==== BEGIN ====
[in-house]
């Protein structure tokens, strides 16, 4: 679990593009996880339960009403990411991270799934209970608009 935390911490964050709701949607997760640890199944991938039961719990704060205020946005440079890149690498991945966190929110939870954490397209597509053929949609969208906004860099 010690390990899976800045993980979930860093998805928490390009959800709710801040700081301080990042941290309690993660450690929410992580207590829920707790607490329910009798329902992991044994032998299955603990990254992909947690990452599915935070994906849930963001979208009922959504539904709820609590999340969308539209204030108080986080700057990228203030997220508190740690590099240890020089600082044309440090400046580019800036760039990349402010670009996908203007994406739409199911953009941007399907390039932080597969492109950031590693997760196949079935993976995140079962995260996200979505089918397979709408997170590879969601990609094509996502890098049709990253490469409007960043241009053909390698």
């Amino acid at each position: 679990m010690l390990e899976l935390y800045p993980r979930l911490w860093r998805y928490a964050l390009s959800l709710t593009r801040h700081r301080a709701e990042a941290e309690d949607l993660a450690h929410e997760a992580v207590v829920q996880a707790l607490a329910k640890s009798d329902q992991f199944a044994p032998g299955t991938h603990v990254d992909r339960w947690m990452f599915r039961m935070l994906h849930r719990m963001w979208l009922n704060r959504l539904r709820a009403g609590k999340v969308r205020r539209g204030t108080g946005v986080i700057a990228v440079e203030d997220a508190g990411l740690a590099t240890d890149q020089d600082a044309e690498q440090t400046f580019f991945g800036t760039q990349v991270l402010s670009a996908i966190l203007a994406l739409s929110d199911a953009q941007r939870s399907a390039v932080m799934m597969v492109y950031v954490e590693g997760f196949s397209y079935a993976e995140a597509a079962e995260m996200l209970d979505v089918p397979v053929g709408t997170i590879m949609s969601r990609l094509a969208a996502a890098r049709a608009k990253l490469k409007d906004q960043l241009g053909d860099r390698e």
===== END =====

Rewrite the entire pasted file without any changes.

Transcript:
[in-house]
């Protein structure tokens, strides 16, 4: 679990593009996880339960009403990411991270799934209970608009 935390911490964050709701949607997760640890199944991938039961719990704060205020946005440079890149690498991945966190929110939870954490397209597509053929949609969208906004860099 010690390990899976800045993980979930860093998805928490390009959800709710801040700081301080990042941290309690993660450690929410992580207590829920707790607490329910009798329902992991044994032998299955603990990254992909947690990452599915935070994906849930963001979208009922959504539904709820609590999340969308539209204030108080986080700057990228203030997220508190740690590099240890020089600082044309440090400046580019800036760039990349402010670009996908203007994406739409199911953009941007399907390039932080597969492109950031590693997760196949079935993976995140079962995260996200979505089918397979709408997170590879969601990609094509996502890098049709990253490469409007960043241009053909390698």
């Amino acid at each position: 679990m010690l390990e899976l935390y800045p993980r979930l911490w860093r998805y928490a964050l390009s959800l709710t593009r801040h700081r301080a709701e990042a941290e309690d949607l993660a450690h929410e997760a992580v207590v829920q996880a707790l607490a329910k640890s009798d329902q992991f199944a044994p032998g299955t991938h603990v990254d992909r339960w947690m990452f599915r039961m935070l994906h849930r719990m963001w979208l009922n704060r959504l539904r709820a009403g609590k999340v969308r205020r539209g204030t108080g946005v986080i700057a990228v440079e203030d997220a508190g990411l740690a590099t240890d890149q020089d600082a044309e690498q440090t400046f580019f991945g800036t760039q990349v991270l402010s670009a996908i966190l203007a994406l739409s929110d199911a953009q941007r939870s399907a390039v932080m799934m597969v492109y950031v954490e590693g997760f196949s397209y079935a993976e995140a597509a079962e995260m996200l209970d979505v089918p397979v053929g709408t997170i590879m949609s969601r990609l094509a969208a996502a890098r049709a608009k990253l490469k409007d906004q960043l241009g053909d860099r390698e």